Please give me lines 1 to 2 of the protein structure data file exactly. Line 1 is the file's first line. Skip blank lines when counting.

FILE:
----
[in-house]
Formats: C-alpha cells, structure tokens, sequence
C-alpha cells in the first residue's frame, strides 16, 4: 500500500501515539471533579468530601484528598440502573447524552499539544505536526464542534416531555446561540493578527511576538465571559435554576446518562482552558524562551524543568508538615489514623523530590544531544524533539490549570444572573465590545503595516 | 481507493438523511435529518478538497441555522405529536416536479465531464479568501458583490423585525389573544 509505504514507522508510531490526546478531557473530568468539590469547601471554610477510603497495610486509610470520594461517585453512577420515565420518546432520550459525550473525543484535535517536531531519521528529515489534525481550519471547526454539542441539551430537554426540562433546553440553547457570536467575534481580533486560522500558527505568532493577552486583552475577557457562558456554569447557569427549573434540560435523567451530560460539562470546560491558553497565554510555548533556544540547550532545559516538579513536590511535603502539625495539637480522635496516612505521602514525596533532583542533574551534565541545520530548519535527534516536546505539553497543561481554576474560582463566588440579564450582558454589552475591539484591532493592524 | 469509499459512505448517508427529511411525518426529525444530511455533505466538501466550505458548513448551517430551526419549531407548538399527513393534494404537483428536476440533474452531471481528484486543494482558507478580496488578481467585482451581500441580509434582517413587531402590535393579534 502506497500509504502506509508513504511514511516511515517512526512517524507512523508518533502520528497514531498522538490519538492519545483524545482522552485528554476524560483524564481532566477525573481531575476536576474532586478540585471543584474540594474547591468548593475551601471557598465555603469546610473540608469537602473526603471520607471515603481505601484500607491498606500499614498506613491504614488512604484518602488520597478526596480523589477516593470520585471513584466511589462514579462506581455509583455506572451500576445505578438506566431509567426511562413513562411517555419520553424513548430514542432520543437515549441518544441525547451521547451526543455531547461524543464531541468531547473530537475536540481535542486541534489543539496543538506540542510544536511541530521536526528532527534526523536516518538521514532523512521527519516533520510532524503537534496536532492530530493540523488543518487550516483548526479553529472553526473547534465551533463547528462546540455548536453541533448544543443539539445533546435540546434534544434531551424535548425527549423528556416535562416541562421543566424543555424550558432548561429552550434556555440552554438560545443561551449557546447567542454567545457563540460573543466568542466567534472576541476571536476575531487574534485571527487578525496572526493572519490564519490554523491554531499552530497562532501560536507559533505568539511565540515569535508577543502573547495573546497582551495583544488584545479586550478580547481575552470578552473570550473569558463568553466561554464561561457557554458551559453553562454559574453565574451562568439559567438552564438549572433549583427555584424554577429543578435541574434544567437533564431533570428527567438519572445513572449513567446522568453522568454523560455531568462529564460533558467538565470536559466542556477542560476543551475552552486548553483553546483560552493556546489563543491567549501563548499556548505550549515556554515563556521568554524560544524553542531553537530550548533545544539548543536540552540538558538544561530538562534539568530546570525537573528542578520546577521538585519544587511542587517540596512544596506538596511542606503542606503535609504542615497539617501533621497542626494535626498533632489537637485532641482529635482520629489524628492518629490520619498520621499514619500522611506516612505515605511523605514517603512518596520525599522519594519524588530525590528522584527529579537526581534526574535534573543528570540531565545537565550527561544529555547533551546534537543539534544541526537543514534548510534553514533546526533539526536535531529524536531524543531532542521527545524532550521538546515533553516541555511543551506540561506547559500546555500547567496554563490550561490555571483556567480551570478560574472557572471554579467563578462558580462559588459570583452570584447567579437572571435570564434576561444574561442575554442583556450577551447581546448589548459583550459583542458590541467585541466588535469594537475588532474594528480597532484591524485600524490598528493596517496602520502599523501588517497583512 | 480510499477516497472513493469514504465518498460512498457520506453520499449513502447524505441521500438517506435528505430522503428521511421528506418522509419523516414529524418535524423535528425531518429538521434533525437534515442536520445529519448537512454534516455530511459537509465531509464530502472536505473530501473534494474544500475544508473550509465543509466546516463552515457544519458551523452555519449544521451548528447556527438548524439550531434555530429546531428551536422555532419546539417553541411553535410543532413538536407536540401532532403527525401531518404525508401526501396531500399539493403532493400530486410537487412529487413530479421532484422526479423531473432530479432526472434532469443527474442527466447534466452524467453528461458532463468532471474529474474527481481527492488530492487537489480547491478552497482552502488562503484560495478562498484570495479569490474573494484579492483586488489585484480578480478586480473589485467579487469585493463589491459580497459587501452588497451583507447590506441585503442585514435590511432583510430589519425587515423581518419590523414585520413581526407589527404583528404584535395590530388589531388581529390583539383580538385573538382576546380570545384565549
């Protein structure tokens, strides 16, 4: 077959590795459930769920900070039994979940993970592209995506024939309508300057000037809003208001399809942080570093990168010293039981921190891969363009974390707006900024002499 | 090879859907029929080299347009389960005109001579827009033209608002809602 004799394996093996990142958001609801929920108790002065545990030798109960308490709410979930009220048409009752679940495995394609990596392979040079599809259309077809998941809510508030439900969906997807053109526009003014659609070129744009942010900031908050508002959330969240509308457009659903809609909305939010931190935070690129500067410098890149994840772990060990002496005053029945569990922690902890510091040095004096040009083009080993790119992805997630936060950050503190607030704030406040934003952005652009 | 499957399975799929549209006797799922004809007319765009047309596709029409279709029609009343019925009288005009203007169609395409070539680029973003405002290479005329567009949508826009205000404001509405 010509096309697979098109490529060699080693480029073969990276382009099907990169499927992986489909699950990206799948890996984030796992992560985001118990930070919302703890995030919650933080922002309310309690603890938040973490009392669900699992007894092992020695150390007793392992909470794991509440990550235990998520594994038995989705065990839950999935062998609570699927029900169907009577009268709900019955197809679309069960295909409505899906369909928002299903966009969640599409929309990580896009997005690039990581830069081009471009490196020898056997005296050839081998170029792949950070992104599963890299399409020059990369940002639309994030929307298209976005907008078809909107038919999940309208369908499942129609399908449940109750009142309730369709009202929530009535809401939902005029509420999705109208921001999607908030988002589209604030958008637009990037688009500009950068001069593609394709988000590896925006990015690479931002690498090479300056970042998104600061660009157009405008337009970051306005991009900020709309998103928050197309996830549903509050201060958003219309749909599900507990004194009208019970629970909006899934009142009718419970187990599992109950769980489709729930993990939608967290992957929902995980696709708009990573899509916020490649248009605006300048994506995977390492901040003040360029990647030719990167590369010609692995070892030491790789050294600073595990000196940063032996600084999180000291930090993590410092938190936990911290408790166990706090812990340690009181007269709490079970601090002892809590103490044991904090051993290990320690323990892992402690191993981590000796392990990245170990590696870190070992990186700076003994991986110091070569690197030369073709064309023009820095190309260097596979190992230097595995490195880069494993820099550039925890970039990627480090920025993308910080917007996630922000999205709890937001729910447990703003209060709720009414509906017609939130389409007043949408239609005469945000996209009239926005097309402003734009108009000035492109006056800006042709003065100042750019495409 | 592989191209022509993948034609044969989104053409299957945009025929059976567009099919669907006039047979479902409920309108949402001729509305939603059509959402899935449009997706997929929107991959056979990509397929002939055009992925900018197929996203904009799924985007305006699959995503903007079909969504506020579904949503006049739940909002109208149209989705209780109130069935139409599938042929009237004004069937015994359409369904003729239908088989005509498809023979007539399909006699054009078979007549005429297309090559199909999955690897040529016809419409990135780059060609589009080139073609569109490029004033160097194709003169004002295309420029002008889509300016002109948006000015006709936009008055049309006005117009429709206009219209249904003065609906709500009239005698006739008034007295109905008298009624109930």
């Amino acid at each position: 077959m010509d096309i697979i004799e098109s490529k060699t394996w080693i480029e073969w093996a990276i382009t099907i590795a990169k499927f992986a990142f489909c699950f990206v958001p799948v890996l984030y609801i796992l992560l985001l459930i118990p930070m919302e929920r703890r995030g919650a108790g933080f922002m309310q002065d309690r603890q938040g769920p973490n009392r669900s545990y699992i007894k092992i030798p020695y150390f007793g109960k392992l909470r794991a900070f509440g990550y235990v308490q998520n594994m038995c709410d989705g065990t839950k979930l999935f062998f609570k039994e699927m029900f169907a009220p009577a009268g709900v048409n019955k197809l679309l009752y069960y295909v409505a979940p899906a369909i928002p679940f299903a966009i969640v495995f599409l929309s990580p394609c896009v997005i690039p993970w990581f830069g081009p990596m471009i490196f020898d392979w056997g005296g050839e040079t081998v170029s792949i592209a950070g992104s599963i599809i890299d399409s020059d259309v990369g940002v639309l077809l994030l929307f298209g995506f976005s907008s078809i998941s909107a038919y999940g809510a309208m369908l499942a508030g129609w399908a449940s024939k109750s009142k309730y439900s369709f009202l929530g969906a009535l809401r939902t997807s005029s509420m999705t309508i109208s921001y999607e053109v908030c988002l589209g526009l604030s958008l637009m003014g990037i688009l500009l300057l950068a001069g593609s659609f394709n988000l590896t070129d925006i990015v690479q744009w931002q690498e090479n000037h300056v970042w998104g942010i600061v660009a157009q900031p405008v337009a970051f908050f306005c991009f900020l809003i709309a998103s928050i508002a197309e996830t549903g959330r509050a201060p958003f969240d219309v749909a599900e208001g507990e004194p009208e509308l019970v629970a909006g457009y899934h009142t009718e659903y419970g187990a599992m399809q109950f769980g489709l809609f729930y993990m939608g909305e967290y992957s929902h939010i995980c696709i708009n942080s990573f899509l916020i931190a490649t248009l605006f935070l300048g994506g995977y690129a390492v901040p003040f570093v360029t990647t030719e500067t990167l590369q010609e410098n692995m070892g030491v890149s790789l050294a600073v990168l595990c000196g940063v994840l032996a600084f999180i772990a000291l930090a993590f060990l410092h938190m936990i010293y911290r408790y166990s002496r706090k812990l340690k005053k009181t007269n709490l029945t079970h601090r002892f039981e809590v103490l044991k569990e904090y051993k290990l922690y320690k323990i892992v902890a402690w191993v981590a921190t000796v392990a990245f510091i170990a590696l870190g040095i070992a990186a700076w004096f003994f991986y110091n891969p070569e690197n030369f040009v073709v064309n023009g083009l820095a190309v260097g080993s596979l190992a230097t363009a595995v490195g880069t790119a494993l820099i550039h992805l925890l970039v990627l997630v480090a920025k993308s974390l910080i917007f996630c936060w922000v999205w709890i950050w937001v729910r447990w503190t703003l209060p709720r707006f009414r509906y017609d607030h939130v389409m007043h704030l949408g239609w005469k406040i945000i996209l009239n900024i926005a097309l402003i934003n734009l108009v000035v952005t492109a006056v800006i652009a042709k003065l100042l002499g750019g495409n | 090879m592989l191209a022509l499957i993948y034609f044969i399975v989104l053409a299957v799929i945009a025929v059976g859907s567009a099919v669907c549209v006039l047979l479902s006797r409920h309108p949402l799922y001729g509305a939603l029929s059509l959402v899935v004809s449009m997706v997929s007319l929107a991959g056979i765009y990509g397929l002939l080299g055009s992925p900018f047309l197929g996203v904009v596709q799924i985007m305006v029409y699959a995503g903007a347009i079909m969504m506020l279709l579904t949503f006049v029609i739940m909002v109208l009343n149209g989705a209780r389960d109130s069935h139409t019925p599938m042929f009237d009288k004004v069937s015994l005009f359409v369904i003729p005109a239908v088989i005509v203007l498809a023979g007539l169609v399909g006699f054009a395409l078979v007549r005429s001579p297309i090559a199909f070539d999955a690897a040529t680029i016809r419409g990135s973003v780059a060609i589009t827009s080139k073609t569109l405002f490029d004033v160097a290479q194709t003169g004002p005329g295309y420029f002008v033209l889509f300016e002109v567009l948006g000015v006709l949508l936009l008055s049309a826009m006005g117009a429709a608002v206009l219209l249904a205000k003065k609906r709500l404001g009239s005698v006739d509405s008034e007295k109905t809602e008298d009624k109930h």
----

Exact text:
[in-house]
Formats: C-alpha cells, structure tokens, sequence